Allen appeared with James Stewart in Cheyenne Autumn and won a Laurel Award in 1963 as the year's most promising film actress. Allen honed her stage skills by joining and performing with the Helen Hayes Repertory Group before expanding into the big and small screens. Allen was twice nominated for Tony Awards for her performances on Broadway in The Gay Life, as Actress, Supporting or Featured and Do I Hear a Waltz?, as Best Actress in a Musical. She can be heard singing throughout the original cast album of Waltz, available on CD, her other notable stage productions on the Great White Way and beyond included Romanoff and Juliet, Lend an Ear, Sherry!, California Suite, The Pajama Game, The Tender Trap, Show Boat, South Pacific, culminating in the 1980s Broadway musical 42nd Street, as fading star Dorothy Brock. In 1983 she appeared as Dr. Gwen Harding on the CBS soap opera Guiding Light. Allen retired from show business in 1996, after touring numerous cities throughout the world for over a decade with her 42nd Street role from Broadway.
This was her last, significant acting job after appearing in the 1980s TV series Texas for two seasons. In the late 1970s, Allen ventured into retail business as she operated a dress store in a San Fernando Valley shopping mall. Entertainment columnist Dick Kleiner reported: "She found, she does all her own buying and delivering... and a lot of the selling." She told Kleiner that she thought it wise "for an actress to have something going for her when there is nothing doing on the acting front." She was married to Baron Karl von Vietinghoff-Scheel, but they divorced and she never remarried. Allen died from kidney disease, aged 77, in New York, she was predeceased by her only sibling, brother Joseph L. Gillease, survived by her sister-in-law, Marion Gillease, her nephew and godson, Patrick J. Gillease, her niece, Erin Gillease Phelan, two grand-nieces, Alicia Phelan and Alexandria Phelan. 1957 Romanoff and Juliet as Juliet 1962 The Gay Life as Magda 1965 Do I Hear a Waltz? as Leona Samish 1967 Sherry! as Maggie Cutler 1983 42nd Street as Dorothy Brock 1960 The Twilight Zone Episode 34 S1 "The after hours", as a mannequin girl.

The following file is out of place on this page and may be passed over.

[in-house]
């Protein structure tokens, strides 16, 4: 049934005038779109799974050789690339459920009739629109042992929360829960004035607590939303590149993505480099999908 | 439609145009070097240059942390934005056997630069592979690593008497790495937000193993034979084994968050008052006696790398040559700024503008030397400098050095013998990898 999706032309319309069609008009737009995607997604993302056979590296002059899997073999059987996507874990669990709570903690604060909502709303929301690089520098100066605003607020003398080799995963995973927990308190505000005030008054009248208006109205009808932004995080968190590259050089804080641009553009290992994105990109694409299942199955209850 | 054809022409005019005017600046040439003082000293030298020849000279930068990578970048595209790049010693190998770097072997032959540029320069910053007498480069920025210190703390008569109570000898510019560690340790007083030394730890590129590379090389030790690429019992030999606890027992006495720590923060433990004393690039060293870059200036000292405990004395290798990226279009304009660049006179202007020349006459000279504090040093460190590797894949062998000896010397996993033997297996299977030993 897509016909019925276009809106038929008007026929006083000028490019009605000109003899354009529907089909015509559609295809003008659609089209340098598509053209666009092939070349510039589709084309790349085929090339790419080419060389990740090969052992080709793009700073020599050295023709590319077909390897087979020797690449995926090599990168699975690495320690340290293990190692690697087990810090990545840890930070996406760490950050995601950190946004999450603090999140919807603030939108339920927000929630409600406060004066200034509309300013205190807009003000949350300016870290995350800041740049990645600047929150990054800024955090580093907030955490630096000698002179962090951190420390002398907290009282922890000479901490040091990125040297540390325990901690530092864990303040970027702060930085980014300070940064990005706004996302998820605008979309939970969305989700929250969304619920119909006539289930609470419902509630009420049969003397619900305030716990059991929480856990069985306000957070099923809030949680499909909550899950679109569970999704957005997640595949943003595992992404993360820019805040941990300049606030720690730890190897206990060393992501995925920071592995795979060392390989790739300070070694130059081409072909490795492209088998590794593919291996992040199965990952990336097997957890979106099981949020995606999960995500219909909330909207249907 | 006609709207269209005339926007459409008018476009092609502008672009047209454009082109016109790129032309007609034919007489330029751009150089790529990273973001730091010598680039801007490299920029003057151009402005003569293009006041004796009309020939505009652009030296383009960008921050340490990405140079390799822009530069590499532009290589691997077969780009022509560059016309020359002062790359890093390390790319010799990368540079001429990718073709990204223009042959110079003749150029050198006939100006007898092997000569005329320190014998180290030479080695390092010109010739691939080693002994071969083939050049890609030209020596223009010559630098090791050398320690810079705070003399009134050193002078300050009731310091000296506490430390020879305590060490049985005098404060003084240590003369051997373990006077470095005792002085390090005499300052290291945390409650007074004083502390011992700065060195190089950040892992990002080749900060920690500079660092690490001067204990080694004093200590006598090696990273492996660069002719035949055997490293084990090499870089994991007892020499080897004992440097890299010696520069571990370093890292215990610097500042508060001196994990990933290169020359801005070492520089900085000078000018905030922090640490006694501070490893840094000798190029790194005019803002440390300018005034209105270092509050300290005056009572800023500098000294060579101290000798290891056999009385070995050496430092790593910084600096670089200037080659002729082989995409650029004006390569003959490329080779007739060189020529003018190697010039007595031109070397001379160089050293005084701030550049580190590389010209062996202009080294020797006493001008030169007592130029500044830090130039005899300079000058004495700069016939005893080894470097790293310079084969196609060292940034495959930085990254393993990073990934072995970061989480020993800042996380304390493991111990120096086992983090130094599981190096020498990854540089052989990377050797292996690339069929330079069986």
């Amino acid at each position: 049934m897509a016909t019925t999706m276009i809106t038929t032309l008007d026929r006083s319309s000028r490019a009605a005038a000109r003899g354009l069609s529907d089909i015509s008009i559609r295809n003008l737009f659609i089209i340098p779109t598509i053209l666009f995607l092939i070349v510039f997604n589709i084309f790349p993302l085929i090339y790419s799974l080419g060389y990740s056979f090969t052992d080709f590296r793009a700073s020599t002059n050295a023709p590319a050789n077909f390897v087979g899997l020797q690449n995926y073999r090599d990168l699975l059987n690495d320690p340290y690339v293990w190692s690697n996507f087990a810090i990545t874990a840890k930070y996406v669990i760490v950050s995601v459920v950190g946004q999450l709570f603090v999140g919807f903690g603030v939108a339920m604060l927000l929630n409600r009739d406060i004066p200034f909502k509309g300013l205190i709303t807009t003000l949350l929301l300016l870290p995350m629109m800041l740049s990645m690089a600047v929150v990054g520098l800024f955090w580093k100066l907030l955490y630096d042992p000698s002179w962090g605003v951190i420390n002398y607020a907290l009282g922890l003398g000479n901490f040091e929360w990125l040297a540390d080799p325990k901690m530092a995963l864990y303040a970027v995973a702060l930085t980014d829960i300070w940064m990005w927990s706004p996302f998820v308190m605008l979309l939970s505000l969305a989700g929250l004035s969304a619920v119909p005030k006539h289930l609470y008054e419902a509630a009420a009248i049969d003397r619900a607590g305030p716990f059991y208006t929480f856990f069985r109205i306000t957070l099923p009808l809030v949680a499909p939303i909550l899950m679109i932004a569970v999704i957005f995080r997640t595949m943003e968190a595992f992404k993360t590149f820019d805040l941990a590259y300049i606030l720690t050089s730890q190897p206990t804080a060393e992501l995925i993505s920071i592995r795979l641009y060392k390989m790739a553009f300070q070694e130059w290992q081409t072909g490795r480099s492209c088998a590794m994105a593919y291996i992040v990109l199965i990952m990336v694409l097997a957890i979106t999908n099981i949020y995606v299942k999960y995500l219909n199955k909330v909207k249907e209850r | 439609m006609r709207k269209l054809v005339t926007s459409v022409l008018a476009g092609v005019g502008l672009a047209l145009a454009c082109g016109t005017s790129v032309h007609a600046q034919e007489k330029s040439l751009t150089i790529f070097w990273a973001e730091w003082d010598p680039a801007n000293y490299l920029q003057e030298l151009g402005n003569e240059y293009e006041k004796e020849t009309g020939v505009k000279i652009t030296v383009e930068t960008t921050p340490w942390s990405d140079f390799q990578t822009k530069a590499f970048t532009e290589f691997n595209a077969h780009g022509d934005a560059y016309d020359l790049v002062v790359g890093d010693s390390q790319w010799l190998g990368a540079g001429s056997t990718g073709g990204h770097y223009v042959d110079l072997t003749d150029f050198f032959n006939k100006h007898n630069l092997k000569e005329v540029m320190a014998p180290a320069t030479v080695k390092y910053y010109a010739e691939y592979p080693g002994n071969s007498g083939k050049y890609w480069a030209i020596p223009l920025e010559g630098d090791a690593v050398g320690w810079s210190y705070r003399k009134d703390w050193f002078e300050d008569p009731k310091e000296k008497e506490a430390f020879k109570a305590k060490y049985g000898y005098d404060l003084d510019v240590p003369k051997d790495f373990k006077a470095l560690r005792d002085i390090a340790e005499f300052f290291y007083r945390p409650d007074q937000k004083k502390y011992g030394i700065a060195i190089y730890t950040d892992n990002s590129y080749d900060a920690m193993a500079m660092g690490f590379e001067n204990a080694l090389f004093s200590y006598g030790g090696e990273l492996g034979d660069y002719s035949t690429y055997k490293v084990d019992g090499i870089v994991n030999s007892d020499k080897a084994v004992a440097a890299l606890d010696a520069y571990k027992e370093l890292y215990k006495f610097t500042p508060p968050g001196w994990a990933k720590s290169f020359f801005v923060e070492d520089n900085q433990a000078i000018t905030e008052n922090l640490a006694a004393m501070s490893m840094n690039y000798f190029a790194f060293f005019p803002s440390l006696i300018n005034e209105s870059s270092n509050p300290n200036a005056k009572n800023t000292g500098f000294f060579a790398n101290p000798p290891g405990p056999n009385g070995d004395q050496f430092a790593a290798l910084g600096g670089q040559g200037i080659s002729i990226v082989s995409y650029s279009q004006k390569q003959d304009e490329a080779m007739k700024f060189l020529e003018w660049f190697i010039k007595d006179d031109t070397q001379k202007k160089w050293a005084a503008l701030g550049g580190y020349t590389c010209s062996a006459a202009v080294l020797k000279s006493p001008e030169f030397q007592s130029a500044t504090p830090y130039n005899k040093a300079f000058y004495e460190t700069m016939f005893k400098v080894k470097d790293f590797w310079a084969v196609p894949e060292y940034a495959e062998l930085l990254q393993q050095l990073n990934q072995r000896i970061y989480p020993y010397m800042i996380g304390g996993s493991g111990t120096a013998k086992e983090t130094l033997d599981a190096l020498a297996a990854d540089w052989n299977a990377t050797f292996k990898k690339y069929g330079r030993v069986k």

1960 From the Terrace as Sage Remmington 1963 Donovan's Reef as Ameilia Sarah Dedham. She developed a bond with John Ford, who directed that film and he cast her as a beautiful saloon lady, Guinevieve Plantagenet in Cheyenne Autumn. 1963 Diamond Head as Laura Beckett 1963 Stoney Burke Season 1 Episode 27 "Kelly's Place" as Kelly 1964 Cheyenne Autumn as Guinevere Plantagenet 1966 The Fugitive Episode 102 1971 Star Spangled Girl as Mrs. MacKaninee, the landlady 1972 The Carey Treatment as Evelyn Randall 1979 No Other Love as Jean Michaels Elizabeth Allen on IMDb Elizabeth Allen at the Internet Broadway Database Elizabeth Allen at Internet Off-Broadway Database Elizabeth Allen at AllMovie